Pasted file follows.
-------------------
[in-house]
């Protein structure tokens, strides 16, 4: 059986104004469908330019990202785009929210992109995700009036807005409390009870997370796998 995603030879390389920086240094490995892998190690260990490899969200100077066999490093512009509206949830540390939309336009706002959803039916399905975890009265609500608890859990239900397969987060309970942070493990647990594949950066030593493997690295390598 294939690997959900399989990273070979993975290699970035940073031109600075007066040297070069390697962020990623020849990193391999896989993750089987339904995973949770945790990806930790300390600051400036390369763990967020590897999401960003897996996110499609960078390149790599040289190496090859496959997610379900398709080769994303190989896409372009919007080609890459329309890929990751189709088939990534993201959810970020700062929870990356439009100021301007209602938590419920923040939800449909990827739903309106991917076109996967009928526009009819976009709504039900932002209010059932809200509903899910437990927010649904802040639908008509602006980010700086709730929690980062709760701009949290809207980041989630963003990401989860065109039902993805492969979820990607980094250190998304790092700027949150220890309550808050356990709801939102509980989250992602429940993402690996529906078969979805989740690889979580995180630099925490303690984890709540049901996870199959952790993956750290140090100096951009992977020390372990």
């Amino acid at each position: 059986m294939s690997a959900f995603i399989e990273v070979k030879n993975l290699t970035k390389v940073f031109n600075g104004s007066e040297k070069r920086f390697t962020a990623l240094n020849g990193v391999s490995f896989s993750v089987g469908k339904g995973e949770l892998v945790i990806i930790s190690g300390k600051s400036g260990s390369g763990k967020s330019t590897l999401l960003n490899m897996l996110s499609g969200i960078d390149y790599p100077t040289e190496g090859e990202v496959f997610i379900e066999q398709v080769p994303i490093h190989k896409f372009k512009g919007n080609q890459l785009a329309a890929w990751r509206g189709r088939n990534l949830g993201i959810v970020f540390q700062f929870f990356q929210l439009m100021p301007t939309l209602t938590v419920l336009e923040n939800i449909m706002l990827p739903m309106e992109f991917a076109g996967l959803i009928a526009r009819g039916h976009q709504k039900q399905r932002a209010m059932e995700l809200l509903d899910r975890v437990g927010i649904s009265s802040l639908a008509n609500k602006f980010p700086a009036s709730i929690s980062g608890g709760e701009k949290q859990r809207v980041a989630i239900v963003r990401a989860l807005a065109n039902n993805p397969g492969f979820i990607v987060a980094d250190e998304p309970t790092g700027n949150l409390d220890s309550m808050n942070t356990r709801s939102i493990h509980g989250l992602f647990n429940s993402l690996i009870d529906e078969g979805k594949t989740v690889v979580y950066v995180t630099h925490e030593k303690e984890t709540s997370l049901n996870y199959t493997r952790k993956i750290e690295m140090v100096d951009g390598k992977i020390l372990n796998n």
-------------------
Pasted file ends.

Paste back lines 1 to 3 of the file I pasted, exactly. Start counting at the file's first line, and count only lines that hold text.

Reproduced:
[in-house]
């Protein structure tokens, strides 16, 4: 059986104004469908330019990202785009929210992109995700009036807005409390009870997370796998 995603030879390389920086240094490995892998190690260990490899969200100077066999490093512009509206949830540390939309336009706002959803039916399905975890009265609500608890859990239900397969987060309970942070493990647990594949950066030593493997690295390598 294939690997959900399989990273070979993975290699970035940073031109600075007066040297070069390697962020990623020849990193391999896989993750089987339904995973949770945790990806930790300390600051400036390369763990967020590897999401960003897996996110499609960078390149790599040289190496090859496959997610379900398709080769994303190989896409372009919007080609890459329309890929990751189709088939990534993201959810970020700062929870990356439009100021301007209602938590419920923040939800449909990827739903309106991917076109996967009928526009009819976009709504039900932002209010059932809200509903899910437990927010649904802040639908008509602006980010700086709730929690980062709760701009949290809207980041989630963003990401989860065109039902993805492969979820990607980094250190998304790092700027949150220890309550808050356990709801939102509980989250992602429940993402690996529906078969979805989740690889979580995180630099925490303690984890709540049901996870199959952790993956750290140090100096951009992977020390372990």
């Amino acid at each position: 059986m294939s690997a959900f995603i399989e990273v070979k030879n993975l290699t970035k390389v940073f031109n600075g104004s007066e040297k070069r920086f390697t962020a990623l240094n020849g990193v391999s490995f896989s993750v089987g469908k339904g995973e949770l892998v945790i990806i930790s190690g300390k600051s400036g260990s390369g763990k967020s330019t590897l999401l960003n490899m897996l996110s499609g969200i960078d390149y790599p100077t040289e190496g090859e990202v496959f997610i379900e066999q398709v080769p994303i490093h190989k896409f372009k512009g919007n080609q890459l785009a329309a890929w990751r509206g189709r088939n990534l949830g993201i959810v970020f540390q700062f929870f990356q929210l439009m100021p301007t939309l209602t938590v419920l336009e923040n939800i449909m706002l990827p739903m309106e992109f991917a076109g996967l959803i009928a526009r009819g039916h976009q709504k039900q399905r932002a209010m059932e995700l809200l509903d899910r975890v437990g927010i649904s009265s802040l639908a008509n609500k602006f980010p700086a009036s709730i929690s980062g608890g709760e701009k949290q859990r809207v980041a989630i239900v963003r990401a989860l807005a065109n039902n993805p397969g492969f979820i990607v987060a980094d250190e998304p309970t790092g700027n949150l409390d220890s309550m808050n942070t356990r709801s939102i493990h509980g989250l992602f647990n429940s993402l690996i009870d529906e078969g979805k594949t989740v690889v979580y950066v995180t630099h925490e030593k303690e984890t709540s997370l049901n996870y199959t493997r952790k993956i750290e690295m140090v100096d951009g390598k992977i020390l372990n796998n």